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Double Tonguing on the Saxophone

by Tim Price
Double tonguing on the saxophone is something that is becoming more and more common practice. A common technique of many flute and brass players, double tonguing is becoming an everyday occurrence in the saxophone world.

You can hear this approach in masters like Al Galladoro, James Moody, Sal Nistico, as well as one of the shining examples of jazz saxophone double tonguing Johnny Griffin.

Of course Rudy Wiedoeft was one of the masters of this technique. In his book "Secret of Staccato" he mentions that he actually tongued everything. He challenges his students to tongue everything up to 208 on the metronome. For each player there is a different point of departure on this technique. Here are some important issues to keep in mind when you practice this.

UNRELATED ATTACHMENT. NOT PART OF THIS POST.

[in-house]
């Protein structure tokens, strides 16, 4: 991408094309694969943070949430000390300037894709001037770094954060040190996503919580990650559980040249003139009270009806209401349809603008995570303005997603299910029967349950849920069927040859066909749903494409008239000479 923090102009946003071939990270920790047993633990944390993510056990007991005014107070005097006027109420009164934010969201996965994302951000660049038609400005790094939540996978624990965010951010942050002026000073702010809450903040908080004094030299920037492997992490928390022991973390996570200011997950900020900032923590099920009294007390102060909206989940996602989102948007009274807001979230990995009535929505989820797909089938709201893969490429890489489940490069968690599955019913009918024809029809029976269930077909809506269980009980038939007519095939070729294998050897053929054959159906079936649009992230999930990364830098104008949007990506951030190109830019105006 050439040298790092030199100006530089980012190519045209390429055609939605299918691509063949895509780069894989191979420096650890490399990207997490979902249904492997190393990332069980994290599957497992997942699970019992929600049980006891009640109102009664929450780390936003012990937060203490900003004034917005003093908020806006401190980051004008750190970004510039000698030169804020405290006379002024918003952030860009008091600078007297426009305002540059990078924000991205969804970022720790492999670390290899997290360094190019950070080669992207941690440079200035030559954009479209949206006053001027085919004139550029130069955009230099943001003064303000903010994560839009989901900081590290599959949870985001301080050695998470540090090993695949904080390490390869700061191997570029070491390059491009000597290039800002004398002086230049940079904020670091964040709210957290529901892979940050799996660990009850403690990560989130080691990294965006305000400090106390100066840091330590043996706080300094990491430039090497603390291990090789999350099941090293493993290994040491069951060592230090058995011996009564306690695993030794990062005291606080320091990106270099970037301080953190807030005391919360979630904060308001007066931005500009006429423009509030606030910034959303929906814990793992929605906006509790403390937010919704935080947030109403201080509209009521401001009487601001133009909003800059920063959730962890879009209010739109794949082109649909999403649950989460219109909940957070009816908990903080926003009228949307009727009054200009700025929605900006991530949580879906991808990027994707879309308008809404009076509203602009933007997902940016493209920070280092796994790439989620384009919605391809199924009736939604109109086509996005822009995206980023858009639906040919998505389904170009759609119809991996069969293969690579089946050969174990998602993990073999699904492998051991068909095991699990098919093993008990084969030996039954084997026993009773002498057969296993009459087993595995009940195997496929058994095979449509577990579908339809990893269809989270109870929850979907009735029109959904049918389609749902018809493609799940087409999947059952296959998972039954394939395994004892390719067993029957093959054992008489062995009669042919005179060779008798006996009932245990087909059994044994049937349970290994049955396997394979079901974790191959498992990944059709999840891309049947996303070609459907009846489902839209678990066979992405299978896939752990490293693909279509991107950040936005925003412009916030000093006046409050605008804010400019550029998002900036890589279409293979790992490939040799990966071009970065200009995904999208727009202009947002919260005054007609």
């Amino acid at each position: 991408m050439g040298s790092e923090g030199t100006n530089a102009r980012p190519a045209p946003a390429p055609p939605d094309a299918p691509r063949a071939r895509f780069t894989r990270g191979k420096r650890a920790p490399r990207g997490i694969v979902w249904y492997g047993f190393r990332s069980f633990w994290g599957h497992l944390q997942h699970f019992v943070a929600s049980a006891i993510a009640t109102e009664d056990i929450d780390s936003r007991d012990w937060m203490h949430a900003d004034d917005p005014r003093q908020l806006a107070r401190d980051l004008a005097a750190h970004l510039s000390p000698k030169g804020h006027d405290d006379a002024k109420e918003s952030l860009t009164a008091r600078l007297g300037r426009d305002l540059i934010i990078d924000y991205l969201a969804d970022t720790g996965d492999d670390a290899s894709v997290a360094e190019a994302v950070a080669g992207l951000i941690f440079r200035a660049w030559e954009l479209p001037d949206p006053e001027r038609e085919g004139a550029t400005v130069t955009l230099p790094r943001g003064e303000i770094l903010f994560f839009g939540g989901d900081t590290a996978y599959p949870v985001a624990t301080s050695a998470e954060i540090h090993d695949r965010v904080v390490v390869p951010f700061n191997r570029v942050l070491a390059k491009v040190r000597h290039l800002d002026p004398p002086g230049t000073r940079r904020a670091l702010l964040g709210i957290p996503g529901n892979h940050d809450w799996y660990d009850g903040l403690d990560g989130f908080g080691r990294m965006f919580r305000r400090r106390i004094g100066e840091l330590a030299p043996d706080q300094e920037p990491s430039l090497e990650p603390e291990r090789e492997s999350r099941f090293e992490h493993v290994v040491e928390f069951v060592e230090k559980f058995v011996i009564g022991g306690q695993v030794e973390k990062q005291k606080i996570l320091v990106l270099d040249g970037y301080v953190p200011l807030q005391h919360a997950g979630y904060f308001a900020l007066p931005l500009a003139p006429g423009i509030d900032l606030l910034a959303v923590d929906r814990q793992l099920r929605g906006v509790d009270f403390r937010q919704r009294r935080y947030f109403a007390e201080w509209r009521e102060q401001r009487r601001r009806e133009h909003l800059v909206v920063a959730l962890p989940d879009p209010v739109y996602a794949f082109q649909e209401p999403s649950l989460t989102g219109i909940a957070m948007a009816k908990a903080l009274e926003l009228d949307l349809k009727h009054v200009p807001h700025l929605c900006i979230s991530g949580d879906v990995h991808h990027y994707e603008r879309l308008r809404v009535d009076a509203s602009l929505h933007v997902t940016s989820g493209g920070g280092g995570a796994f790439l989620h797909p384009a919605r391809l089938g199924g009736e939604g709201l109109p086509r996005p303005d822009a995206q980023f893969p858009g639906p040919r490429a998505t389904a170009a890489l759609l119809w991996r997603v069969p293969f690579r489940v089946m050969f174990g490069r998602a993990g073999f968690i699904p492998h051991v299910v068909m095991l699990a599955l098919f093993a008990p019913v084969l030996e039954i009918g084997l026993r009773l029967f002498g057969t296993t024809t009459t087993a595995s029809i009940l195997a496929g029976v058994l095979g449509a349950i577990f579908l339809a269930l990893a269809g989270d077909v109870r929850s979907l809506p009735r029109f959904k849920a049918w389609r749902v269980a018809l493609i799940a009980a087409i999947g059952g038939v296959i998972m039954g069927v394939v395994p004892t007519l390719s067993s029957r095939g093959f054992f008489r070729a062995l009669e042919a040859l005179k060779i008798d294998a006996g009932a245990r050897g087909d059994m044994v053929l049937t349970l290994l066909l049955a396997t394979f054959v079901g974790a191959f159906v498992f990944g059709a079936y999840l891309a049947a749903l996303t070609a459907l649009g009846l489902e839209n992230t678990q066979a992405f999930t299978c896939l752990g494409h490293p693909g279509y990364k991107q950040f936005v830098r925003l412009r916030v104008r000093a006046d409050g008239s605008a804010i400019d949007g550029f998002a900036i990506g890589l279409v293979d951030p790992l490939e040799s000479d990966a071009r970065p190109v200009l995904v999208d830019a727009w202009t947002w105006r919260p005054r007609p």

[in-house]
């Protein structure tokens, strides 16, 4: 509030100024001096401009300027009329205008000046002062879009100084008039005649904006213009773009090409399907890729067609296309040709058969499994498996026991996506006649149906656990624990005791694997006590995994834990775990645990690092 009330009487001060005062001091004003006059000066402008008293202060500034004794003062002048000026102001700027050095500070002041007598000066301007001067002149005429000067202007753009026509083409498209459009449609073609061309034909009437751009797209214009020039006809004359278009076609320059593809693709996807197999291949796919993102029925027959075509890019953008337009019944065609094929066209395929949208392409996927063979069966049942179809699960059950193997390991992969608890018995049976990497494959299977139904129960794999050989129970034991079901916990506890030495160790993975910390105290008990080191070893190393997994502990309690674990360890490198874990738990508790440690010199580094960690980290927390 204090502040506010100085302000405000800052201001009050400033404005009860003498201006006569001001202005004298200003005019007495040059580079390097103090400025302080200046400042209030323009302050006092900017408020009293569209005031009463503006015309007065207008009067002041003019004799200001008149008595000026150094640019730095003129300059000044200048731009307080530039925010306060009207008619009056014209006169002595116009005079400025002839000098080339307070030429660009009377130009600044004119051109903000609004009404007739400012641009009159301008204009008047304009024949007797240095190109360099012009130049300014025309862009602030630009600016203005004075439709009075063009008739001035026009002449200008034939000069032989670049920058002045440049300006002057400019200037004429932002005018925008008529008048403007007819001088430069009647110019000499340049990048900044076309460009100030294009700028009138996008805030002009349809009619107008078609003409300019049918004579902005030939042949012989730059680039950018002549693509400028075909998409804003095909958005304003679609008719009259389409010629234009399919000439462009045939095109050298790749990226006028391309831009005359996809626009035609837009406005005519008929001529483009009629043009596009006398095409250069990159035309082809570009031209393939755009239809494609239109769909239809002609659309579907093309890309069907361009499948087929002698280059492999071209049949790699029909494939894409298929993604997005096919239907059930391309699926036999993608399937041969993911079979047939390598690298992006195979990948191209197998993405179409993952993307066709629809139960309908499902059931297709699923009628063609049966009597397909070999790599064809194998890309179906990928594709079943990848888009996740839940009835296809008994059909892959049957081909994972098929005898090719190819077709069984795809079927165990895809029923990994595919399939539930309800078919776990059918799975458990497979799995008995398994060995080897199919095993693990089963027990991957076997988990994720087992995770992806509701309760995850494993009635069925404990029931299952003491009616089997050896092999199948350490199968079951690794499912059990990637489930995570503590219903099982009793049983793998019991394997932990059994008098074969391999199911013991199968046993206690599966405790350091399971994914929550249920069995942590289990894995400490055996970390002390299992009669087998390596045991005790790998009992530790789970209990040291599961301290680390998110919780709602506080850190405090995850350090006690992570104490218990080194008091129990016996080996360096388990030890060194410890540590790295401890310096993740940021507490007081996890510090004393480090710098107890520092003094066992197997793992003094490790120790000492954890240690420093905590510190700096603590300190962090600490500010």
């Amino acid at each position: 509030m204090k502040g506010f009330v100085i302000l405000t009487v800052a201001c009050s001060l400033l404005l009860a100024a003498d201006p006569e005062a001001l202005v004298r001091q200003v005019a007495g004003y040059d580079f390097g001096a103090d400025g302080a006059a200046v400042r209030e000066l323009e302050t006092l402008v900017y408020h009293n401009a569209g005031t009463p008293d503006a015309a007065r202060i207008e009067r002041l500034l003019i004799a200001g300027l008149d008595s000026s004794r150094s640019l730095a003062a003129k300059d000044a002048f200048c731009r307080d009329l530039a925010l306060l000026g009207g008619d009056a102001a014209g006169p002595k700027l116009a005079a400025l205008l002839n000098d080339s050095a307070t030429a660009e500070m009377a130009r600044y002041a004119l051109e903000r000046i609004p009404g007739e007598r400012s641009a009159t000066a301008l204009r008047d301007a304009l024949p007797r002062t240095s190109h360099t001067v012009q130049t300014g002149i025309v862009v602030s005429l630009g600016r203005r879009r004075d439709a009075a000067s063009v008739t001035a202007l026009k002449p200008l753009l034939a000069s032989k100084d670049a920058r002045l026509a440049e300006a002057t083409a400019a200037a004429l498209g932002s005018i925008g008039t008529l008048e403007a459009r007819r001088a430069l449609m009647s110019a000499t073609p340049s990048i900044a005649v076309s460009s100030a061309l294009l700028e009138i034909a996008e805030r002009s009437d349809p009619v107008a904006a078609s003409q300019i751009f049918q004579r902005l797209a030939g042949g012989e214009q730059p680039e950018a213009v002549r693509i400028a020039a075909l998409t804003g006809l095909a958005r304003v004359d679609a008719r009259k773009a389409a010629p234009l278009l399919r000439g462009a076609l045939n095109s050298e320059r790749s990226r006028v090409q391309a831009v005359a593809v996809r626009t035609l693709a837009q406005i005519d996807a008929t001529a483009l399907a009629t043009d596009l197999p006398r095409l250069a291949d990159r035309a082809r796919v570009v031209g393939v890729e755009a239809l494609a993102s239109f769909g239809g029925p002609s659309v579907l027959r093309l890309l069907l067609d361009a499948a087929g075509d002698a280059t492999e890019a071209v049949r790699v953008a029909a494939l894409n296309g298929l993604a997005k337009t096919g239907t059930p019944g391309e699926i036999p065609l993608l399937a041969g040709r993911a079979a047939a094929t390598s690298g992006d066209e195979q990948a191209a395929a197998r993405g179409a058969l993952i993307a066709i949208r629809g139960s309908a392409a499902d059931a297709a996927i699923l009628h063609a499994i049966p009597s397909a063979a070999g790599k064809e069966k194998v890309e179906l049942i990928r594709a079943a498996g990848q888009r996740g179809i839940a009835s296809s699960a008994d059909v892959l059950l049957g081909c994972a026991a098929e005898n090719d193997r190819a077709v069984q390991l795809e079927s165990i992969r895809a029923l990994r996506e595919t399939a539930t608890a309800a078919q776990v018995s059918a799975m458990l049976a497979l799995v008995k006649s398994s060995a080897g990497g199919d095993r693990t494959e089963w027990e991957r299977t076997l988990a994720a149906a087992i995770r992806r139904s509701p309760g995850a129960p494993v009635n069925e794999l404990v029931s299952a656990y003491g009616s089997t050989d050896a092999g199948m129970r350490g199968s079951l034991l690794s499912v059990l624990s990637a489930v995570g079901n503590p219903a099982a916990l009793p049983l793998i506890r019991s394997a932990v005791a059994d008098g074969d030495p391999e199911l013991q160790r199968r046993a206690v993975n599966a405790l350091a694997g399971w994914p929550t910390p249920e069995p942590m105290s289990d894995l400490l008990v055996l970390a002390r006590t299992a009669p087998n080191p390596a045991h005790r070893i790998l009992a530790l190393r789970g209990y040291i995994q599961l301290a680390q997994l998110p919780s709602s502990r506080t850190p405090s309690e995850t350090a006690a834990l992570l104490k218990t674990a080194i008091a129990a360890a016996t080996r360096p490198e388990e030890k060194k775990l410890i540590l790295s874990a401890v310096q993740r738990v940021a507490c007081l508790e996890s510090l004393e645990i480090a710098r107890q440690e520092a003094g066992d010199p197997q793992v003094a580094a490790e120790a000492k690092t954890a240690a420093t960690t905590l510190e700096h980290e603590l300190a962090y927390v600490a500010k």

1. Practice syllables without the instrument. Say "dah-gah, dah-gah."
  2. The "dah" is on the reed. The "gah" is on the roof of the mouth. Alternate your syllables and match the sound. You must keep in mind these points:
  • A. When you legato, do it with a very connected note.
  • B. Slow to fast tempos daily. Be extreme. Support a fast air stream through your articulation. It's a wise idea to work on these topics for only 5-10 minutes at a time, just for mental peace of mind. Midrange application works best here. Take scale passages and jazz phrases or classical excerpts and apply these techniques bit by bit.
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